Cairo said he spoke to La Russa for about 15 minutes on Friday night, and he was doing well. When asked if he wants the managerial job, Cairo said he is focused on the current season.

“Right now we’ve got 11 more games,” Cairo said. “I don’t know what’s going to happen. He’s got one more year.”

“I talked to the players today, I let them know and it’s 11 more games,” said Cairo, who was the bench coach. “Let’s finish strong.”

The White Sox won 10 of their first 14 games under Cairo but have dropped five straight to tumble to a season-high nine games behind AL Central leader Cleveland.

“Miggy and the coaches have done a very fine job,” Hahn said. “We’ve seen at various stretches, unfortunately not over the last four days or so, but for extended stretches over the last few weeks, this team showing flashes of playing at the level we thought was capable over the course of the entire season. It’s a little too little too late over the course of the year.

“But I think those guys deserve a lot of credit for what was thrust upon them on the fly and the way they responded, both in the coaches room and the way they responded.”

The White Sox began the season with high hopes of defending their division title under La Russa.

“He’s a Hall of Famer,” outfielder Eloy Jimenez said. “He impacted every way in the clubhouse. For us, he wasn’t available to be there for those games that we were playing, and he’s battling for his life, so it’s not good. That’s all I can say right now.”

Tigers manager A.J. Hinch said La Russa’s health is the “No. 1 concern.”

“These are stressful jobs; you can’t take your health for granted,” Hinch said. “We as men in this sport often don’t ask for help, so I’m glad he’s good. On the managing side of it, he’s a Hall of Famer. He’s done everything any of us who have ever had this position would dream of doing. His accomplishments across different teams, different leagues, different jobs in his role in baseball and the number of players he’s touched, staff he’s developed, his resume speaks for itself, and his impact in the game should be forever respected.”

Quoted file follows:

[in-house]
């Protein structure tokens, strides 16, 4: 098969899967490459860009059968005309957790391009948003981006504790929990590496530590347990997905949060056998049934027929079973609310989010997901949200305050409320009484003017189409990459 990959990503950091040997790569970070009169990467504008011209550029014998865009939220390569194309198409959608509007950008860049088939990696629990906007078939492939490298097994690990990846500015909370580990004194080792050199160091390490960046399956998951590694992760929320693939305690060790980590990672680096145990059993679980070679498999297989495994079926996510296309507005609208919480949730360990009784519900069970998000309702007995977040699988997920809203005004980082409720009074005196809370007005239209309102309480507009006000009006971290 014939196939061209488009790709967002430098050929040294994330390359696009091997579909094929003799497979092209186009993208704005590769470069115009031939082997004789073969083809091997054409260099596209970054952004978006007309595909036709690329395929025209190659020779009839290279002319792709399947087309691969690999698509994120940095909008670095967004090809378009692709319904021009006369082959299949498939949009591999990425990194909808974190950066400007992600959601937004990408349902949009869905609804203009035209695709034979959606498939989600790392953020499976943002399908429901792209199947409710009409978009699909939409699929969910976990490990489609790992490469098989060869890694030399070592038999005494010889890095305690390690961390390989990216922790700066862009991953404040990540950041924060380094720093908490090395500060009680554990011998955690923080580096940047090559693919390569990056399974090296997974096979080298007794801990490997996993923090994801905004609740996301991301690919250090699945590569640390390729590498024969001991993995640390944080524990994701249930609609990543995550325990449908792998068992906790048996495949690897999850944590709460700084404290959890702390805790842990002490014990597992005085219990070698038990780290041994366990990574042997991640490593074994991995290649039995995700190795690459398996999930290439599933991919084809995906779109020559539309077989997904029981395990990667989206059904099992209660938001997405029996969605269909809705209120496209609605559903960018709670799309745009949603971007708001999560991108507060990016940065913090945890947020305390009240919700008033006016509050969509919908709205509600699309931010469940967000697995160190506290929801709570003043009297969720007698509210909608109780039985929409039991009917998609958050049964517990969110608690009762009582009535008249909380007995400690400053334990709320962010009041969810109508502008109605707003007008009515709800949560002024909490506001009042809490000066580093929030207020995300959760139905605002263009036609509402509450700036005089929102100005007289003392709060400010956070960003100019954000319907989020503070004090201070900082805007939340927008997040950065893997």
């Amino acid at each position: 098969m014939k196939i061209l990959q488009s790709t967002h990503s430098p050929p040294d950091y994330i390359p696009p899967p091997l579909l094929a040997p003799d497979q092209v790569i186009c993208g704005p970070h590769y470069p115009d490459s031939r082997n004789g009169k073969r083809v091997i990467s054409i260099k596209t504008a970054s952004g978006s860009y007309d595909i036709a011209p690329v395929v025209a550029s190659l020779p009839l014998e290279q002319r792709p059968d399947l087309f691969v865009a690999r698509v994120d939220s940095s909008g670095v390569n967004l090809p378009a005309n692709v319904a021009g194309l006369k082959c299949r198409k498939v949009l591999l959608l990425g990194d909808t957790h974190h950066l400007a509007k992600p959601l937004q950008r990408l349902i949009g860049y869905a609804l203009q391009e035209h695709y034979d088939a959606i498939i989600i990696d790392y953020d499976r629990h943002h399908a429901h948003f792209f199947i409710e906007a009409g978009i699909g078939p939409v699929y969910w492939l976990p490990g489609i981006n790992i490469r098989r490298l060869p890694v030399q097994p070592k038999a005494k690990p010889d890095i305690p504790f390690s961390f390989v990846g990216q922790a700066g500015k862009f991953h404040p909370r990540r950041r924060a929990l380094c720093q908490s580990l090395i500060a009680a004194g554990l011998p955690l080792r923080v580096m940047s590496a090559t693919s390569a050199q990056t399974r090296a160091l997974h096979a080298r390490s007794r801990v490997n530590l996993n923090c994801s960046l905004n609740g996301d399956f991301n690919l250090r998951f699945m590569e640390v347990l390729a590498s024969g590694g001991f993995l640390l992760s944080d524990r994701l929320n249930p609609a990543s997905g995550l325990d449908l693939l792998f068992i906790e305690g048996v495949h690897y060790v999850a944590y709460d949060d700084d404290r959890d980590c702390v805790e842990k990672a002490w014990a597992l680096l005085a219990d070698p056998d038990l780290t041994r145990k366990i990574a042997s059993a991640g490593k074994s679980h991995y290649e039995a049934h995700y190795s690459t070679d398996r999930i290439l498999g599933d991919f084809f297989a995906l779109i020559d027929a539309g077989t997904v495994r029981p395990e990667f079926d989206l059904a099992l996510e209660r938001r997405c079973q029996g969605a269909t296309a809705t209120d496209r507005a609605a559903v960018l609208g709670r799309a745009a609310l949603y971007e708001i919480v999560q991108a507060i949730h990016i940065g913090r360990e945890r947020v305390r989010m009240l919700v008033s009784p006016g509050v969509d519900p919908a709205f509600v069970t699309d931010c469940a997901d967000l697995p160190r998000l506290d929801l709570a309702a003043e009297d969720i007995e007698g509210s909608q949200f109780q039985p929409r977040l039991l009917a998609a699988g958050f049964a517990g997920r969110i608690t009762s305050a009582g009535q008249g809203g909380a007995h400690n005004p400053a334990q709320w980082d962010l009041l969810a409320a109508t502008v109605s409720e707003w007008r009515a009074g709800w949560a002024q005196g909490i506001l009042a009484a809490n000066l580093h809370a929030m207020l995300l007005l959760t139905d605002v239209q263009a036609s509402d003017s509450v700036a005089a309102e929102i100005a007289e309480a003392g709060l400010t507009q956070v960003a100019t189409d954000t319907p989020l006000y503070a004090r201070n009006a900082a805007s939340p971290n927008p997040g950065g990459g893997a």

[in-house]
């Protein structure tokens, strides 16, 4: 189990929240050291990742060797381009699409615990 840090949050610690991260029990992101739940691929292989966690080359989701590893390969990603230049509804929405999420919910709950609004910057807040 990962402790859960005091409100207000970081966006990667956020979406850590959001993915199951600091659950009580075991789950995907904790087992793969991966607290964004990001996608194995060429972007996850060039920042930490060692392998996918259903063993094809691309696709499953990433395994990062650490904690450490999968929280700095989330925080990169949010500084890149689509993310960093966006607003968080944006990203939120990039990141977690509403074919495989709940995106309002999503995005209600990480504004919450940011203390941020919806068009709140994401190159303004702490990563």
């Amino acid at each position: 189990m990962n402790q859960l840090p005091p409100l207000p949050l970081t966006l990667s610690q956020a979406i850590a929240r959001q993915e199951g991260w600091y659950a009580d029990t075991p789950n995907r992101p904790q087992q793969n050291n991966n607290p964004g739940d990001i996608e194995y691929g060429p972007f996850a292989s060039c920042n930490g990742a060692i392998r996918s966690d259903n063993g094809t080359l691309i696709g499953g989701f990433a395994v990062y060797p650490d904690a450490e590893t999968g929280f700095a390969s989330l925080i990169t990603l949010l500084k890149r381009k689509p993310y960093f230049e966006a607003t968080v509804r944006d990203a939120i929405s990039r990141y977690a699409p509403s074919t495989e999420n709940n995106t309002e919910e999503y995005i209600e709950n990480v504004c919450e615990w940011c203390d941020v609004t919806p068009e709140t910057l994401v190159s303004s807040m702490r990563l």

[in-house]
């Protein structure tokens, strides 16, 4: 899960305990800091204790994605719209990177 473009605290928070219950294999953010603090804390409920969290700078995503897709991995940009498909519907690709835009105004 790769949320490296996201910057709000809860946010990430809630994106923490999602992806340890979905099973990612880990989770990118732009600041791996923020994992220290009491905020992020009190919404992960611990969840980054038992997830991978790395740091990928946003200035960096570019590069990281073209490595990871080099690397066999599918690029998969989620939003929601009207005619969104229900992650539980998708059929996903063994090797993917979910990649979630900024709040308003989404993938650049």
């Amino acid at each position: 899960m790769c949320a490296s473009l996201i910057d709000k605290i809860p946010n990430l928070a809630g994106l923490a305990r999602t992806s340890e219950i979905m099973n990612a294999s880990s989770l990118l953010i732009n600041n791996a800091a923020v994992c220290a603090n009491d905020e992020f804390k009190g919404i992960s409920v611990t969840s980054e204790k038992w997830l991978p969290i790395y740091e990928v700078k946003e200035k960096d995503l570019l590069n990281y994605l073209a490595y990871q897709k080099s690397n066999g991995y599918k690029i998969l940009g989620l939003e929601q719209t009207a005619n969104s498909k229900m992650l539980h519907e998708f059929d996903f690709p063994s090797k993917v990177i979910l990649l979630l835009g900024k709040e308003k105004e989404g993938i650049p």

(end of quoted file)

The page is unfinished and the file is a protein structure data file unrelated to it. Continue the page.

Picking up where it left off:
The White Sox also made several roster moves. Outfielder Luis Robert will be shut down for the season because discomfort in his sprained left wrist has worsened after he was hit by a pitch, Hahn said. Chicago placed Robert on the 10-day injured list Saturday. Outfielder Mark Payton was recalled from Triple-A Charlotte.

Reliever Joe Kelly was reinstated from the family medical leave list, and left-hander Tanner Banks was optioned to Charlotte.

Shortstop Tim Anderson could return this season after he went on the injured list for a sagittal band tear in his left middle finger Aug. 9, Hahn said. Anderson was expected to miss six to eight weeks.

“It’s really a question of does it make sense at this point in the year to try to rush into that two-week window or let nature take its course and send him into the offseason fully healed,” Hahn said.

Right-hander Michael Kopech‘s right shoulder is doing well, but the White Sox have discussed when a cyst in his knee will be removed, Hahn said. Kopech went on the 15-day injured list for right shoulder inflammation Sept. 17.